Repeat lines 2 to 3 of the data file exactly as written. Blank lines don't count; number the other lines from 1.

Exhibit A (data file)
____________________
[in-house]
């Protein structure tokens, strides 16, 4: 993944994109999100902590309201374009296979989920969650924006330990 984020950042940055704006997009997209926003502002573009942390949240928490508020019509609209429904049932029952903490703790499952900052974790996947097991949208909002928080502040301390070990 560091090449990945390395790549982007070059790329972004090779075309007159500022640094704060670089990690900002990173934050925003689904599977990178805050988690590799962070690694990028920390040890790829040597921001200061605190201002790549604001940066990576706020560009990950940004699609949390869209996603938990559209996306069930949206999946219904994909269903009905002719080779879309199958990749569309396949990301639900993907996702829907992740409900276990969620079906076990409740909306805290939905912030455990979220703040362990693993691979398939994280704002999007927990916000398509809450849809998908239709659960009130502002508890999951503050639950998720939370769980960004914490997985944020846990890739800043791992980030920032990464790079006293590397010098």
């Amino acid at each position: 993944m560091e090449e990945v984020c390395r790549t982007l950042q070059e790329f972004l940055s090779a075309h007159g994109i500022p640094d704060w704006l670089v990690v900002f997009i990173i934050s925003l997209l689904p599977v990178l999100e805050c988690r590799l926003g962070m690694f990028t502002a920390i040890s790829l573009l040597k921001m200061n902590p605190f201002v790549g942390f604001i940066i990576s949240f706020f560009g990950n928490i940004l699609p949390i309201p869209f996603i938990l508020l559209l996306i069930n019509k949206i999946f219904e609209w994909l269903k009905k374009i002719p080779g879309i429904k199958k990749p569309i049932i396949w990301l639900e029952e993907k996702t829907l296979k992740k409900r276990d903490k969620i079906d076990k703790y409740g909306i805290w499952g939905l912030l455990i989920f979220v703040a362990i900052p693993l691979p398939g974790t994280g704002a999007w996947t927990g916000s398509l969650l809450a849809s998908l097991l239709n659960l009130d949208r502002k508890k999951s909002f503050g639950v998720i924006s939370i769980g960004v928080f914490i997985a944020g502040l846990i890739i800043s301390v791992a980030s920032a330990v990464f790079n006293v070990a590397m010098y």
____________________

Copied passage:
């Protein structure tokens, strides 16, 4: 993944994109999100902590309201374009296979989920969650924006330990 984020950042940055704006997009997209926003502002573009942390949240928490508020019509609209429904049932029952903490703790499952900052974790996947097991949208909002928080502040301390070990 560091090449990945390395790549982007070059790329972004090779075309007159500022640094704060670089990690900002990173934050925003689904599977990178805050988690590799962070690694990028920390040890790829040597921001200061605190201002790549604001940066990576706020560009990950940004699609949390869209996603938990559209996306069930949206999946219904994909269903009905002719080779879309199958990749569309396949990301639900993907996702829907992740409900276990969620079906076990409740909306805290939905912030455990979220703040362990693993691979398939994280704002999007927990916000398509809450849809998908239709659960009130502002508890999951503050639950998720939370769980960004914490997985944020846990890739800043791992980030920032990464790079006293590397010098």
């Amino acid at each position: 993944m560091e090449e990945v984020c390395r790549t982007l950042q070059e790329f972004l940055s090779a075309h007159g994109i500022p640094d704060w704006l670089v990690v900002f997009i990173i934050s925003l997209l689904p599977v990178l999100e805050c988690r590799l926003g962070m690694f990028t502002a920390i040890s790829l573009l040597k921001m200061n902590p605190f201002v790549g942390f604001i940066i990576s949240f706020f560009g990950n928490i940004l699609p949390i309201p869209f996603i938990l508020l559209l996306i069930n019509k949206i999946f219904e609209w994909l269903k009905k374009i002719p080779g879309i429904k199958k990749p569309i049932i396949w990301l639900e029952e993907k996702t829907l296979k992740k409900r276990d903490k969620i079906d076990k703790y409740g909306i805290w499952g939905l912030l455990i989920f979220v703040a362990i900052p693993l691979p398939g974790t994280g704002a999007w996947t927990g916000s398509l969650l809450a849809s998908l097991l239709n659960l009130d949208r502002k508890k999951s909002f503050g639950v998720i924006s939370i769980g960004v928080f914490i997985a944020g502040l846990i890739i800043s301390v791992a980030s920032a330990v990464f790079n006293v070990a590397m010098y």